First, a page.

By Justine Coleman, The Hill
Rhode Island is moving toward changing its official name — “The State of Rhode Island and Providence Plantations” — due to its slavery connotations.
Gov. Gina Raimondo (D) signed an executive order on Monday declaring that her office would not use the word “Plantations” in future executive orders, citations or on its website.
And last week, the Rhode Island Legislature signaled it will move forward with state Senate legislation to get a referendum on the name change on the November ballot. The state’s only Black state senator, Harold Metts, introduced the bill.
“Whatever the meaning of the term ‘plantations’ in the context of Rhode Island’s history, it carries a horrific connotation when considering the tragic and racist history of our nation,” Metts said in a statement last week, according to the Providence Journal.
The governor’s office also plans to label stationary with only the text “State of Rhode Island” “as soon as practicable.” All executive agencies will also remove the word “plantations” from their websites, stationary, electronic letterhead and all official correspondence.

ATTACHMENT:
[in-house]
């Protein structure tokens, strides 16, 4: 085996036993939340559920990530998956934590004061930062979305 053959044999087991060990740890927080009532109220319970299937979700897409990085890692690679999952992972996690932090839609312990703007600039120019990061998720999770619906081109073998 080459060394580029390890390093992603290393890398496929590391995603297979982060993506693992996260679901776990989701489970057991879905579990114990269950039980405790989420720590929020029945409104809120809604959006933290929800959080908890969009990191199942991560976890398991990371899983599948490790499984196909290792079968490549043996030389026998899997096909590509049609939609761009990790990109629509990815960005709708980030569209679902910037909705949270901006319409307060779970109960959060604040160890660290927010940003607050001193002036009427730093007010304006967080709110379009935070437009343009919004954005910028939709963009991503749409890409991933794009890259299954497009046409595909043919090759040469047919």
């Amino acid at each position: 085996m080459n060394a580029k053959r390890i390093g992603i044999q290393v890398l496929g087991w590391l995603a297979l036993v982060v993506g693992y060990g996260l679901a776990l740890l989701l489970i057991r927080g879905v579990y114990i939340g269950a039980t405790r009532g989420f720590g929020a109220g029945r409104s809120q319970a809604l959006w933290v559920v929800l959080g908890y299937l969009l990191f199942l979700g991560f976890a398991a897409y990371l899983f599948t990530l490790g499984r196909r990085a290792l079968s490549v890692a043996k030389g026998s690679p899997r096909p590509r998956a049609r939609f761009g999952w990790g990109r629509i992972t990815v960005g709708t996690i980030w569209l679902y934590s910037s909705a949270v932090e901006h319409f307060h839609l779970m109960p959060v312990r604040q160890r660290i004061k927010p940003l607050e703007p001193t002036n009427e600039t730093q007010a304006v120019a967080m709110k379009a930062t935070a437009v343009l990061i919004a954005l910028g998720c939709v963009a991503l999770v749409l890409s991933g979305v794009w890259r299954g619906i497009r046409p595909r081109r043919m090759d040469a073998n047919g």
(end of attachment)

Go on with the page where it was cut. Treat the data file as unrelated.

Raimondo’s order said executive offices “shall determine whether there is an available alternative to the use of the state seal in official documents and replace or omit such seal where possible.”
“I urge the voters to approve the name change in November but will take all measures now that are within my control to eliminate the name from my official communications and those of my executive agencies,” she said in the order.
The push for a name change comes amid nationwide calls for racial justice after the death of George Floyd in Minneapolis police custody.
Rhode Island’s roots trace back to Providence Plantations, a settlement established by Roger Williams in 1636.
A Change.org petition from two weeks ago requesting a name change for the state now has more than 7,250 signatures.
But previous efforts to modify Rhode Island’s name have been unsuccessful, with nearly 78 percent of voters opposing removing “Providence Plantations” from the name in 2010.
This article originally appeared on The Hill.